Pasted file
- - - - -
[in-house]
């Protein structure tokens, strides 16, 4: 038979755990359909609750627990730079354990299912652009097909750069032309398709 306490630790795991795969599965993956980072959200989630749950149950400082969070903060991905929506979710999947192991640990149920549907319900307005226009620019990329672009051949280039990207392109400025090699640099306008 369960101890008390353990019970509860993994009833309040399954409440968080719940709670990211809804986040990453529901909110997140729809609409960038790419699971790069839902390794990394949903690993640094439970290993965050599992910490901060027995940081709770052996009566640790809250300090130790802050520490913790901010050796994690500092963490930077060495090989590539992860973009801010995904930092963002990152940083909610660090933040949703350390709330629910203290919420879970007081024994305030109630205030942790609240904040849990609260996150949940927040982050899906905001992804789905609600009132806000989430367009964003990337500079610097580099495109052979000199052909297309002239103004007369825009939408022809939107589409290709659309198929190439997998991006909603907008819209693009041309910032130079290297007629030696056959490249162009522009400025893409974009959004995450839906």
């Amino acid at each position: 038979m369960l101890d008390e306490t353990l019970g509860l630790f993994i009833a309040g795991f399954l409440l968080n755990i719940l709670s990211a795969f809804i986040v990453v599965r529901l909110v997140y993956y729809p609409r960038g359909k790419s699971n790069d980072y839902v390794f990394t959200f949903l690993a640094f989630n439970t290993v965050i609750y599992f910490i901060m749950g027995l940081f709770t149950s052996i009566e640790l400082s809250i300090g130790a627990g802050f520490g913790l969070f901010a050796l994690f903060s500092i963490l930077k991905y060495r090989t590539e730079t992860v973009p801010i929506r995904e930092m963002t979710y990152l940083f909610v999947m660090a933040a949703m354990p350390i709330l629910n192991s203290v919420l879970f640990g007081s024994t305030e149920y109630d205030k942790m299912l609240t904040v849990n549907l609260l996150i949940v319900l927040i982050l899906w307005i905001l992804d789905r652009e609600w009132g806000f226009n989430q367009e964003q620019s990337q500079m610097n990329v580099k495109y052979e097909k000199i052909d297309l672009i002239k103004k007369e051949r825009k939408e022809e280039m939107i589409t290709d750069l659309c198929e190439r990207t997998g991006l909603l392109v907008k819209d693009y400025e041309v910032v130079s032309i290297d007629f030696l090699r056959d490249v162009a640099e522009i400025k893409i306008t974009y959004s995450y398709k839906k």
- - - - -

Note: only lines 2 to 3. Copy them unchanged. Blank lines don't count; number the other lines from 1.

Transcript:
């Protein structure tokens, strides 16, 4: 038979755990359909609750627990730079354990299912652009097909750069032309398709 306490630790795991795969599965993956980072959200989630749950149950400082969070903060991905929506979710999947192991640990149920549907319900307005226009620019990329672009051949280039990207392109400025090699640099306008 369960101890008390353990019970509860993994009833309040399954409440968080719940709670990211809804986040990453529901909110997140729809609409960038790419699971790069839902390794990394949903690993640094439970290993965050599992910490901060027995940081709770052996009566640790809250300090130790802050520490913790901010050796994690500092963490930077060495090989590539992860973009801010995904930092963002990152940083909610660090933040949703350390709330629910203290919420879970007081024994305030109630205030942790609240904040849990609260996150949940927040982050899906905001992804789905609600009132806000989430367009964003990337500079610097580099495109052979000199052909297309002239103004007369825009939408022809939107589409290709659309198929190439997998991006909603907008819209693009041309910032130079290297007629030696056959490249162009522009400025893409974009959004995450839906």
């Amino acid at each position: 038979m369960l101890d008390e306490t353990l019970g509860l630790f993994i009833a309040g795991f399954l409440l968080n755990i719940l709670s990211a795969f809804i986040v990453v599965r529901l909110v997140y993956y729809p609409r960038g359909k790419s699971n790069d980072y839902v390794f990394t959200f949903l690993a640094f989630n439970t290993v965050i609750y599992f910490i901060m749950g027995l940081f709770t149950s052996i009566e640790l400082s809250i300090g130790a627990g802050f520490g913790l969070f901010a050796l994690f903060s500092i963490l930077k991905y060495r090989t590539e730079t992860v973009p801010i929506r995904e930092m963002t979710y990152l940083f909610v999947m660090a933040a949703m354990p350390i709330l629910n192991s203290v919420l879970f640990g007081s024994t305030e149920y109630d205030k942790m299912l609240t904040v849990n549907l609260l996150i949940v319900l927040i982050l899906w307005i905001l992804d789905r652009e609600w009132g806000f226009n989430q367009e964003q620019s990337q500079m610097n990329v580099k495109y052979e097909k000199i052909d297309l672009i002239k103004k007369e051949r825009k939408e022809e280039m939107i589409t290709d750069l659309c198929e190439r990207t997998g991006l909603l392109v907008k819209d693009y400025e041309v910032v130079s032309i290297d007629f030696l090699r056959d490249v162009a640099e522009i400025k893409i306008t974009y959004s995450y398709k839906k």